It’s been a radically productive few weeks in Rochester with many outdoor projects made possible by super-unseasonably-hot temperatures and rain-free days at the lake. I love this time of year.
There were a bunch of things that I wanted to cross off the list before summertime hits full steam (how is it that our calendars are already so booked?), so we got down to cleaning things up, making home upgrades, and earning back a little dough. What’s been keeping you busy this past month?
After much being-a-cheapo deliberation, I splurged on Cody’s own Furminator. If you’ve ever priced them out, you’ll have seen that the “long hair giant dog” variety (the big kahuna Furminator) will run you about $72.99+tax at your local pet store (gag!), and even a 15% off + $7 promotional coupon wasn’t enough to beat the pricing on Amazon.com.
For only $25 (+$0 in shipping thanks to being Amazon Prime members), our product arrived in the mail last week, and I promptly went to work grooming the beast (on a 95-degree day with sweat pouring down my face).
We borrowed a cat-sized Furminator last summer, and while it worked, this wide 6″ model saved me a lot of time. It trims an insane amount of undercoat with each rake.
I think the dog lost 10-pounds. This fur was from the first pass, although the second pass resulted in equal sized piles of fluff. Undercoat relief!
We said goodbye (and good-buy) to our trio of IKEA cabinets, a set that I purchased from a friend when I bought my house. I had grown pretty attached to them, especially the one that I painted pink last summer for our office storage, but practically speaking, they weren’t really fitting our need anymore. In the office, it wasn’t quite enough space, and for kid’s toys in the guest room, they were a little wobbly and we decided that it’s more important that our next batch of furniture to be easy for Julia to store her toys within, without fear that the whole shelf would topple on her. And I thought they were a little too tall for the bedrooms, but that might just be me being crazy.
I can’t remember what I paid for the set three years ago, but I was able to sell them to a nice family via Craigslist for $100, which may or not be exactly what I paid originally. In my brain, I’m considering it a wash and doing a happy dance at the opportunity to find (or build) something new.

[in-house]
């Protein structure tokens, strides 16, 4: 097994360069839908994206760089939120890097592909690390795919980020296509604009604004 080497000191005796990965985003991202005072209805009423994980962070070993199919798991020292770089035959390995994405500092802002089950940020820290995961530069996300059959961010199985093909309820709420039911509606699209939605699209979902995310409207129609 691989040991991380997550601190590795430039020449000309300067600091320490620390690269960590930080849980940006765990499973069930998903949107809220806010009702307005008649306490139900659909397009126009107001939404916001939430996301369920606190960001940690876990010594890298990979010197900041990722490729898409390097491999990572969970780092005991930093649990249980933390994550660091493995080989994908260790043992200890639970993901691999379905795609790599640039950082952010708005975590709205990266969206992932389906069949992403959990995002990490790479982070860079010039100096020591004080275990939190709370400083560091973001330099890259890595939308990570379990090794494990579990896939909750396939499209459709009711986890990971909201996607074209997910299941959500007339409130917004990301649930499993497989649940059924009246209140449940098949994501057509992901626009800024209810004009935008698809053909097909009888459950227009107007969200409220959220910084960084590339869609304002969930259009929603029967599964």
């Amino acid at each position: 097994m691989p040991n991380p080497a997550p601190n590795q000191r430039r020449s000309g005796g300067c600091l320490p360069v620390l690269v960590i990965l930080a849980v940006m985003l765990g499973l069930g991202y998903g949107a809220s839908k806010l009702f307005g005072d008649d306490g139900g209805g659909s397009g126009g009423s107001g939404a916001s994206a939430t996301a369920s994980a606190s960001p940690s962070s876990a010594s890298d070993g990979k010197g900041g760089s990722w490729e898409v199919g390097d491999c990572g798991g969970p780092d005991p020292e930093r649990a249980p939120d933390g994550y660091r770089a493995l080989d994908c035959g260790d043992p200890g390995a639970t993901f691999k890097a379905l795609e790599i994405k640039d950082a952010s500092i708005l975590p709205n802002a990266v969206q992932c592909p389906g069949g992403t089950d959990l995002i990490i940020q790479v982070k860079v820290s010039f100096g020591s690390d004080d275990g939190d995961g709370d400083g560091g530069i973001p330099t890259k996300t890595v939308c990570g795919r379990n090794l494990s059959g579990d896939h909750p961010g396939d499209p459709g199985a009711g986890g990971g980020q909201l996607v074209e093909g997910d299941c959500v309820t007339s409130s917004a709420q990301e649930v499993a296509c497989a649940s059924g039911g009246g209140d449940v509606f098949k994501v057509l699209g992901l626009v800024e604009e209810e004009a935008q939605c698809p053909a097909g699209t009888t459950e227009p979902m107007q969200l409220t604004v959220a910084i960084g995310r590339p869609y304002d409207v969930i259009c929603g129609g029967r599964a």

Year after year, I find that I have to take more and more precautions with the tomato plants that my parents seed and deliver to me so generously. Last year, my Dad planted 9 babies and while we had lots of good tomatoes, the plants were too big, over-crowded, overflowing, and the dog found his way into them and got sick (not too sick, but tomatoes and especially the plant leaves are highly poisonous to dogs, and if he had been a smaller breed it probably would have been severe). This year, I took precautions: I only planted 4 (not 10), I made a custom gardening bed that sits above the ground, and I installed secure chicken wire.
The chicken wire, wrapped securely around tall stakes just within the wooden frame, wraps in one full sheet all the way around. At the stake that holds both the beginning and end of the wire, I taped the sharp edge with Gorilla Tape to easily identify where I could unhook the wire and access the plants.
Grow little tomatoes, grow!
A big ol’ emphatic THANK YOU to everyone who commented and emailed about ways we might want to try removing the oil-based stain splatters from Pete’s Harley (a gut-wrenching DIY project error that I confessed to here). The winning solution goes to Tim, who recommended paint thinner to loosen the stain without damaging the finish of the motorcycle. In addition to the paint thinner, Pete bought a pack of plastic razor blades to help pop the stain loose without cutting or scratching the finish on the bike.
It was one of those cleaning experiences where every time you moved your head to a new angle and saw the fender in a new light, you saw more bits of stain to pop loose, but still only took us about 15 minutes to remove all signs of the stain, and re-wax the bike.
Can we all breathe a big sigh of relief now?
After this happened to our last hose, we decided it was time for a new one:
We actually did try and splice and correct the split in the damaged hose, but it was too weakened after 3 summers of use to be fully curable. What, hoses don’t last as long as people?
Our $28 replacement extends 100-ft, easily reaching both the front and back yard, and instead of rolling it up into the plastic hose container that the old one had been stored in for years, we bought a simple $8 metal hook and installed it directly to the side of the deck with 2″ lag bolts for easy hose-to-garden access. Is it wrong for me to say that we’re too easily irritated and old to be wanting to battle a garden hose anymore?